r to refill their canteens at every fresh stream of water, and frequent halts were necessary to allow the stragglers to regain their lines.
After a two days march, with On to Richmond as their battle-cry, the army halted at the quiet hamlet of Centreville, twenty-seven miles from Washington and seven miles from Manassas Junction where lay the waiting Confederate army of similar composition — untrained men and boys.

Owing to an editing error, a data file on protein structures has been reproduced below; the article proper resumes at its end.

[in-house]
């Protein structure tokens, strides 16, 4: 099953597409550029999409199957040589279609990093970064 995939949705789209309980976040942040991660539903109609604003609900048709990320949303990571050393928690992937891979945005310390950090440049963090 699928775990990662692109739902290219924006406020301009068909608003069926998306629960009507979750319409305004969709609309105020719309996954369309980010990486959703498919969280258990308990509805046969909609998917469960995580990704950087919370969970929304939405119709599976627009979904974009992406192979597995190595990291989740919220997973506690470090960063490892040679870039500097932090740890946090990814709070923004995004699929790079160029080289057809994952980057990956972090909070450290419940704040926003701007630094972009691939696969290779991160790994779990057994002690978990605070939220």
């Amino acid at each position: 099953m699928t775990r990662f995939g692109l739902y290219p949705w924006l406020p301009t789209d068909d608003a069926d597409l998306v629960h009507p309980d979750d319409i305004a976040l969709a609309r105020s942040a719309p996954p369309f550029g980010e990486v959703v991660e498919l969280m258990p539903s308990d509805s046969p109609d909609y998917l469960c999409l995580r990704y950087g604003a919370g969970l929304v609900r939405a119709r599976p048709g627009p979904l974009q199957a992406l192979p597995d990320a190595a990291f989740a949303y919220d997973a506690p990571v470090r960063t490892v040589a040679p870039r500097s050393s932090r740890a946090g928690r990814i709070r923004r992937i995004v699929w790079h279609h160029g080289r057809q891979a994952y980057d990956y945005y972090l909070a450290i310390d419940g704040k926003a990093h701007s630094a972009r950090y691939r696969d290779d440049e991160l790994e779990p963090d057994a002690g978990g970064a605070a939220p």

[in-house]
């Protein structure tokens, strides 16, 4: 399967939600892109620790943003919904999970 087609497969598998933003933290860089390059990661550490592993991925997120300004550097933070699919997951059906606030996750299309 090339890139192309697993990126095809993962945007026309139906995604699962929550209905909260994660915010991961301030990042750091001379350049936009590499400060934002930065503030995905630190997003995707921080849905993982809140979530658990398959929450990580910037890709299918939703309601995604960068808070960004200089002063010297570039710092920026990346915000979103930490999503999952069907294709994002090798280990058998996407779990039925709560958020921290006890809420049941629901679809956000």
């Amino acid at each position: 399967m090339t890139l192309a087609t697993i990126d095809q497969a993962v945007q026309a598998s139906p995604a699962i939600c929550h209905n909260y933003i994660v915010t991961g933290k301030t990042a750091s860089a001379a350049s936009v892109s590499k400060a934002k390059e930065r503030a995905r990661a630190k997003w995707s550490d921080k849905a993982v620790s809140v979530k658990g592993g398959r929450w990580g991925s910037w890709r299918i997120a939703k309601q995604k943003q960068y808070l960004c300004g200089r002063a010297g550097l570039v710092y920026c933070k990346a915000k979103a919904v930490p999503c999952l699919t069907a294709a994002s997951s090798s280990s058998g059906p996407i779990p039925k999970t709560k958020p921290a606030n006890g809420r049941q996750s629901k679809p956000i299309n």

Men from Virginia, from North and South Carolina, from the mountains of Tennessee, from Alabama, Mississippi, and Georgia, even from distant Arkansas, had gathered on the soil of the Old Dominion State to do battle for the Southern cause.
Between the two armies flowed the stream of Bull Run, destined to give its name to the first great battle of the impending conflict.
The opposing commanders, McDowell and Beauregard, had been long-time friends; twenty-three years before, they had been graduated in the same class at West Point.
Beauregard knew of the coming of the